Try to make code do that. It's an interesting thought experiment.

piers
2006-09-22 14:58:47
@len,


I agree with you that there is a fundamental divide between what code can do, and what music can do. Maybe.


Or maybe this is a matter of scale. Music is not in itself emotional, rather it elicits an emotional response (philosophically speaking, with no audience, the musician ceases to... ?). And code can, though less frequently, elicit an emotional response, running the gamut from "It did what to my hard-drive!?!?" to "Holy Hanna, that is a sweet node-tree-fragment" ;)

piers
2006-09-22 15:26:35
If I write a thesis, and enough people paraphrase it (for instance, somebody relatively obtuse, or more often than not, read in translation, like Jean Baudrillard), do I lose ownership over what I have written, as it becomes more foundational (and, therefore, less productive in and of itself)?


It seems like this is a matter of time and standing the test of time. Google has become a part of the foundation of our day to day activities because it was a) given away for free and b) very useful. Wikipedia has become a source of authority because a) it is a free service, b) it is a useful (valuable) service, and c) it draws to itself a process of collaboration and community, which becomes more effective over time.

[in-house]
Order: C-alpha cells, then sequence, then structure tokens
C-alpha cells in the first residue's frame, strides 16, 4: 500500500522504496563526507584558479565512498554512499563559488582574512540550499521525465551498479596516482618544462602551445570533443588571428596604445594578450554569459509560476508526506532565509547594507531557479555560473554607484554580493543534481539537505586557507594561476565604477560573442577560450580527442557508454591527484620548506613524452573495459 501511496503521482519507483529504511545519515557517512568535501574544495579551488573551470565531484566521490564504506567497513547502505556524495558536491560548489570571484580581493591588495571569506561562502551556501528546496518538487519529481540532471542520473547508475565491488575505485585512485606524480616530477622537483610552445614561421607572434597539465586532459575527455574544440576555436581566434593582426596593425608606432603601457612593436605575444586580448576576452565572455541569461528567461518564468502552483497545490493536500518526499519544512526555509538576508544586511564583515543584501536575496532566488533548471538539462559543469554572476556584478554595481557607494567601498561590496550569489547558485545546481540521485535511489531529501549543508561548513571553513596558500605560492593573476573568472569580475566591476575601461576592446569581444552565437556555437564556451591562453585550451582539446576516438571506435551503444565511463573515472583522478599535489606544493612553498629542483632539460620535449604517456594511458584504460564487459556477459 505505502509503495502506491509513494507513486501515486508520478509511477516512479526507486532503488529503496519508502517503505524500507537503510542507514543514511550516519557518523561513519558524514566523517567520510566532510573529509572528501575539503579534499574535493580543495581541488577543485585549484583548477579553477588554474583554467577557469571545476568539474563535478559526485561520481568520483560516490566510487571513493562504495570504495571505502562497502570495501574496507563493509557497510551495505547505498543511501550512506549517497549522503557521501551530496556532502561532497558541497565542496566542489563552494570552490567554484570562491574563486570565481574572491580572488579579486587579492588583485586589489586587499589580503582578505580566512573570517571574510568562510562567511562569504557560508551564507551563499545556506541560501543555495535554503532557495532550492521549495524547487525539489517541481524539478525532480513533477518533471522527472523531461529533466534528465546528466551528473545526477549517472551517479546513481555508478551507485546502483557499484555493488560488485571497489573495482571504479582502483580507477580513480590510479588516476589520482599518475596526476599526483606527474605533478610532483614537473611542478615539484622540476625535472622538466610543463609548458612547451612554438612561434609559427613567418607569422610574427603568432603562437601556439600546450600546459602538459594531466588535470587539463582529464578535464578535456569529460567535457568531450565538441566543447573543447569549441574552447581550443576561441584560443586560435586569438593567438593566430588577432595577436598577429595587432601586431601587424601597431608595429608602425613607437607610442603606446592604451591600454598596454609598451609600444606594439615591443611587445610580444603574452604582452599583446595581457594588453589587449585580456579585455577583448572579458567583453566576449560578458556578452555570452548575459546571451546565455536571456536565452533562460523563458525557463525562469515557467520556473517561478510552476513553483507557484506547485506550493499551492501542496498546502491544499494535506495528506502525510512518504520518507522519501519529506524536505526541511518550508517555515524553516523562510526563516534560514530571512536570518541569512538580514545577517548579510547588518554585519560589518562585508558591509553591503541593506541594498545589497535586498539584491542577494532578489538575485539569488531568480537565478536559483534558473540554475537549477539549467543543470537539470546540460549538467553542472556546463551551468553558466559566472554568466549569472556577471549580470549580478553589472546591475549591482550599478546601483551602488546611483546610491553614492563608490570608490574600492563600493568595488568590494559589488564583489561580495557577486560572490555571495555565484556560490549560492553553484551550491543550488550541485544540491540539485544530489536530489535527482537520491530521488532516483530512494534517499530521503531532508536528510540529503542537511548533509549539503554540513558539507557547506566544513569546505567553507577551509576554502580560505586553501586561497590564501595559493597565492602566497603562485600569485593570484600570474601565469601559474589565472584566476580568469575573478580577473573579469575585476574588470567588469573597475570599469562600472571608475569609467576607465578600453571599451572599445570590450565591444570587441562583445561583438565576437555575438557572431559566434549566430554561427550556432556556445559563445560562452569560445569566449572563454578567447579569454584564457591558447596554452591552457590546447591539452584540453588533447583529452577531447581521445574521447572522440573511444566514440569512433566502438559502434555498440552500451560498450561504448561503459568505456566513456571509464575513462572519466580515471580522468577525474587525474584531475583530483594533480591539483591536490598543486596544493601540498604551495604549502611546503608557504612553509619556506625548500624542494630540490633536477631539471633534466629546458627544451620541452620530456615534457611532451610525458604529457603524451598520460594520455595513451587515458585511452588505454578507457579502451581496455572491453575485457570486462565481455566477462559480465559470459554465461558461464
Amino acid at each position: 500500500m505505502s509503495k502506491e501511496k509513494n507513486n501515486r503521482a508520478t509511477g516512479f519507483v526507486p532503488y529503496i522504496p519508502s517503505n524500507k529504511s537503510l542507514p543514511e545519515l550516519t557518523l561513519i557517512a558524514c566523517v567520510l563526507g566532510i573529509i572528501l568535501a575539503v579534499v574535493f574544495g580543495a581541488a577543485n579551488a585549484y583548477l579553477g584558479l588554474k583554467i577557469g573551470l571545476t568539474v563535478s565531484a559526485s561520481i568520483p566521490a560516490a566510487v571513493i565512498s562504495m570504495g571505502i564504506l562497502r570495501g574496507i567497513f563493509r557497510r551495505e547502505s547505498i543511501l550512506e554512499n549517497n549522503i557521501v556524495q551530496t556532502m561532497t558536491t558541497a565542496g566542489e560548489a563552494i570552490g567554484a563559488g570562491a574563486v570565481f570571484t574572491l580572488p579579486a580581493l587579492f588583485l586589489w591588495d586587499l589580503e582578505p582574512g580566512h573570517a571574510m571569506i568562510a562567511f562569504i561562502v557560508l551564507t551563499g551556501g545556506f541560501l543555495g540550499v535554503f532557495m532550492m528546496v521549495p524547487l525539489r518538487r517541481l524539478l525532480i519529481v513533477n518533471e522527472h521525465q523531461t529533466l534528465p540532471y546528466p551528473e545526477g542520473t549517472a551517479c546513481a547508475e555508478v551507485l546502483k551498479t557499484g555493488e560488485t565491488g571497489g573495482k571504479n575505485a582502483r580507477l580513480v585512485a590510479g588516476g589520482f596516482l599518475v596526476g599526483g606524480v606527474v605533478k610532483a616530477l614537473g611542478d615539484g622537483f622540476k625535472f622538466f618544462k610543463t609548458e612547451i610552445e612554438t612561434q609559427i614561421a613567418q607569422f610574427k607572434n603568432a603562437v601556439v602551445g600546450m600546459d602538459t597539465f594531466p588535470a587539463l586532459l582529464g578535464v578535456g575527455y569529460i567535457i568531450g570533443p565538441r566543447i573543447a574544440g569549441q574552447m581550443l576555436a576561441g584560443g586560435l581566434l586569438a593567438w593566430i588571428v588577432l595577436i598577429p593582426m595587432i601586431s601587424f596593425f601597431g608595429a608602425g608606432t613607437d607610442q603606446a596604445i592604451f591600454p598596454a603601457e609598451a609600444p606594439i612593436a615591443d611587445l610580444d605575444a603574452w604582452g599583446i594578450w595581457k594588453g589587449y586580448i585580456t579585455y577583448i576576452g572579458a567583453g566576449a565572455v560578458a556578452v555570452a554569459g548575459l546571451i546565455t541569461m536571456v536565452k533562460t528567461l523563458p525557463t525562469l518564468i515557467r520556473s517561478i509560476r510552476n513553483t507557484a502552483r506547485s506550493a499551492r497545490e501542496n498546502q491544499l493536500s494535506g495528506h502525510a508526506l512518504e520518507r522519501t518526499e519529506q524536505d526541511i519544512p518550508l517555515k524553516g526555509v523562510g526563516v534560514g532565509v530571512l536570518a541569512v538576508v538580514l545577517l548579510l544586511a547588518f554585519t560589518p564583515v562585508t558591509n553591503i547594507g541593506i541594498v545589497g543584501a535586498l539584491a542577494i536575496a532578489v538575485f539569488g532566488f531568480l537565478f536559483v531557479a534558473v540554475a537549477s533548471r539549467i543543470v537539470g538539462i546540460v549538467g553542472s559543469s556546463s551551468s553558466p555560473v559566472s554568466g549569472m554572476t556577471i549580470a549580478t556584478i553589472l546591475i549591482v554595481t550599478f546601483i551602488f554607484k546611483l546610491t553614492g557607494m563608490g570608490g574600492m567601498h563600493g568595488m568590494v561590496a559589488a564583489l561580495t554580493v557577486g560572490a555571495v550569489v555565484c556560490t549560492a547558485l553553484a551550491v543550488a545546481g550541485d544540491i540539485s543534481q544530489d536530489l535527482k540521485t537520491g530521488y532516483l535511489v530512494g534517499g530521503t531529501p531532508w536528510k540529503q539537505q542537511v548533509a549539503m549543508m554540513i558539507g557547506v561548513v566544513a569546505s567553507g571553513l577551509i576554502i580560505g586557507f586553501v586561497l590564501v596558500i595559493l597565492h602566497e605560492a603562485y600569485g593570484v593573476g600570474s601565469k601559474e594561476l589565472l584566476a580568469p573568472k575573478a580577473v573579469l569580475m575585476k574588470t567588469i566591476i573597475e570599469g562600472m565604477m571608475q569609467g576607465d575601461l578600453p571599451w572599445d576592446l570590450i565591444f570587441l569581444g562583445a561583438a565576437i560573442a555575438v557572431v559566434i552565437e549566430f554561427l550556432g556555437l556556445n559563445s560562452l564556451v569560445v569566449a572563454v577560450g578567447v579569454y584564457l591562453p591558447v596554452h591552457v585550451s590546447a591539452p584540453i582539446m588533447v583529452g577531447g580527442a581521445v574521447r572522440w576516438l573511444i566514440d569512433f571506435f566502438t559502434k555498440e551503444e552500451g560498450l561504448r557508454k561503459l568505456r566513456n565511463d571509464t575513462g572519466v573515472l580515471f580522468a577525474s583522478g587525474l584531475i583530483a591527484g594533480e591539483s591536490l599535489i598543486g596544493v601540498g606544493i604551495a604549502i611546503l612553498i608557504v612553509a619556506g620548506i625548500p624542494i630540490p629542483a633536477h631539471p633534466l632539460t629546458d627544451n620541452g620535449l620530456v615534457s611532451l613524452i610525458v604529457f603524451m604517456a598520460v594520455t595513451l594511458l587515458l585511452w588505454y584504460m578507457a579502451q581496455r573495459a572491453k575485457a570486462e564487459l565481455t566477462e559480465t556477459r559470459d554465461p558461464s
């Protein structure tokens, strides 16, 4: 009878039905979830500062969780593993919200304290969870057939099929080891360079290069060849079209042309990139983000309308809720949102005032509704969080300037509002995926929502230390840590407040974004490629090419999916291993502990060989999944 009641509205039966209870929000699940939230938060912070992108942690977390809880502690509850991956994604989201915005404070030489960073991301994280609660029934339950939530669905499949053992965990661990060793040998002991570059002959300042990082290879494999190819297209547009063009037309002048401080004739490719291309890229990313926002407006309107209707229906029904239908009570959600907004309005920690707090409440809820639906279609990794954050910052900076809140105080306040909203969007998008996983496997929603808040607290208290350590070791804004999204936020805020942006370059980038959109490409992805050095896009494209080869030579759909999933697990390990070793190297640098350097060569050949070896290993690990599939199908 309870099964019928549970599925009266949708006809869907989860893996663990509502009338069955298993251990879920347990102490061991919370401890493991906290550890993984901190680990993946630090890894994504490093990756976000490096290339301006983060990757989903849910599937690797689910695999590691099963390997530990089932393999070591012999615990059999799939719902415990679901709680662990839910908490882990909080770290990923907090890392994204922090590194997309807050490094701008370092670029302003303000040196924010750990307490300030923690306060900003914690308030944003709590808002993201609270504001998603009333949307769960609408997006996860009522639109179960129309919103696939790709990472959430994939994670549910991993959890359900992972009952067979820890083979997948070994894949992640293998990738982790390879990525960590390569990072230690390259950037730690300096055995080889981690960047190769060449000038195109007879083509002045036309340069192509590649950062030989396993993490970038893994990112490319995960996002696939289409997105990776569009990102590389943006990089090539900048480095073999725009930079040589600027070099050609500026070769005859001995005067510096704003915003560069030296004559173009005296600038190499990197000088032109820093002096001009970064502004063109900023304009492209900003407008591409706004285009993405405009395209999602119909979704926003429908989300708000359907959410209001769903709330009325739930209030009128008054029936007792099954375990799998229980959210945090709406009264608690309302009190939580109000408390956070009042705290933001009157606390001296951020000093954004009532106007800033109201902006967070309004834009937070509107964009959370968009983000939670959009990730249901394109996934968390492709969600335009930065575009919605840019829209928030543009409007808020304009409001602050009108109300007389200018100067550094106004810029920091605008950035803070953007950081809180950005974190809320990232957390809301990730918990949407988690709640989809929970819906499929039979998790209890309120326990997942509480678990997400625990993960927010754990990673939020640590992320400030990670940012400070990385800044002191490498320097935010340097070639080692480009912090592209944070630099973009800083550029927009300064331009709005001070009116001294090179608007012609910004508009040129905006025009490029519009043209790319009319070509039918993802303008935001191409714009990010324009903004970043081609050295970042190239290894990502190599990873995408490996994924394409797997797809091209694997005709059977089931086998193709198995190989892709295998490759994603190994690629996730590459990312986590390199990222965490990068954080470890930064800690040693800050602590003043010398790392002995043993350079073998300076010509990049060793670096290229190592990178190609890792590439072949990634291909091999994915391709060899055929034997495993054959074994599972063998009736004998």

M. David Peterson
2006-09-22 15:43:31
@len,


>> In fact, eliciting and identifying genuine emotions are the simplest way to determine in the office if one is dealing with a worthy collaborator or a snake (see the clinical definition of psychopath). That is why books on emotional control as a means to control one's life are to be approached with a certain reserve. <<


I am without a doubt with you on this one, len! Emotions are part of what make us human. In fact, they're what make us animal, as anyone who is a animal lover will attest, human, dog, cat, zebra, and/or etc... all showcase emotion.


Of course, there are those who will suggest that to show emotion is to show ones weakness.


I disagree.


A sure sign of weakness, in my own opinion, is *lack* of emotion, something that tends to take place once we as animals have become conditioned; programmed to respond and react in certain ways based on the state and/or condition of particular variables.


Just like a computer.


Turing Test Question of the Day: Do you think in Analog or Digital?

M. David Peterson
2006-09-22 16:13:05
@piers,


>> And code can, though less frequently, elicit an emotional response, running the gamut from "It did what to my hard-drive!?!?" to "Holy Hanna, that is a sweet node-tree-fragment" ;) <<


I LOVE IT!


Actually, now that you mention it, this makes a lot of sense, as anyone who has ever solved a difficult coding problem can attest: While not traditionally considered a cognitive response, emotion is without a doubt the result of thinking, acting, reacting, responding, and so forth.


The difference between man and machine, in this sense, can be referenced by the terms,